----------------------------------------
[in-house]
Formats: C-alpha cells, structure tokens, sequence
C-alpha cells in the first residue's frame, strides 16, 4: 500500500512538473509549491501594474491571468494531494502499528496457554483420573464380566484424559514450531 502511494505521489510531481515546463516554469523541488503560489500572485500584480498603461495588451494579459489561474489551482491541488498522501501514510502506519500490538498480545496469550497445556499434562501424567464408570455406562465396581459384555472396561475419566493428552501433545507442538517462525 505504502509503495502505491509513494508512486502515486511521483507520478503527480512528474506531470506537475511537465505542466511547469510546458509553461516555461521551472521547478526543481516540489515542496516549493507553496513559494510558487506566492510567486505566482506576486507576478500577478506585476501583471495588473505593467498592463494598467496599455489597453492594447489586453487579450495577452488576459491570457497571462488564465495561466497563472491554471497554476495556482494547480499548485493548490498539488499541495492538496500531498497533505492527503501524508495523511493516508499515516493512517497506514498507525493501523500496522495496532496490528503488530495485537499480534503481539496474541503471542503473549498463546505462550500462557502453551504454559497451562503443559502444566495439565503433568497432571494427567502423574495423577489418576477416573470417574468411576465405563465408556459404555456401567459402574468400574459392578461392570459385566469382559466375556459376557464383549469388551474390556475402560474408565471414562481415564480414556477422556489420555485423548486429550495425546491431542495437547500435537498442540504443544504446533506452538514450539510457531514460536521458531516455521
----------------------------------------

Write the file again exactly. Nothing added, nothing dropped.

[in-house]
Formats: C-alpha cells, structure tokens, sequence
C-alpha cells in the first residue's frame, strides 16, 4: 500500500512538473509549491501594474491571468494531494502499528496457554483420573464380566484424559514450531 502511494505521489510531481515546463516554469523541488503560489500572485500584480498603461495588451494579459489561474489551482491541488498522501501514510502506519500490538498480545496469550497445556499434562501424567464408570455406562465396581459384555472396561475419566493428552501433545507442538517462525 505504502509503495502505491509513494508512486502515486511521483507520478503527480512528474506531470506537475511537465505542466511547469510546458509553461516555461521551472521547478526543481516540489515542496516549493507553496513559494510558487506566492510567486505566482506576486507576478500577478506585476501583471495588473505593467498592463494598467496599455489597453492594447489586453487579450495577452488576459491570457497571462488564465495561466497563472491554471497554476495556482494547480499548485493548490498539488499541495492538496500531498497533505492527503501524508495523511493516508499515516493512517497506514498507525493501523500496522495496532496490528503488530495485537499480534503481539496474541503471542503473549498463546505462550500462557502453551504454559497451562503443559502444566495439565503433568497432571494427567502423574495423577489418576477416573470417574468411576465405563465408556459404555456401567459402574468400574459392578461392570459385566469382559466375556459376557464383549469388551474390556475402560474408565471414562481415564480414556477422556489420555485423548486429550495425546491431542495437547500435537498442540504443544504446533506452538514450539510457531514460536521458531516455521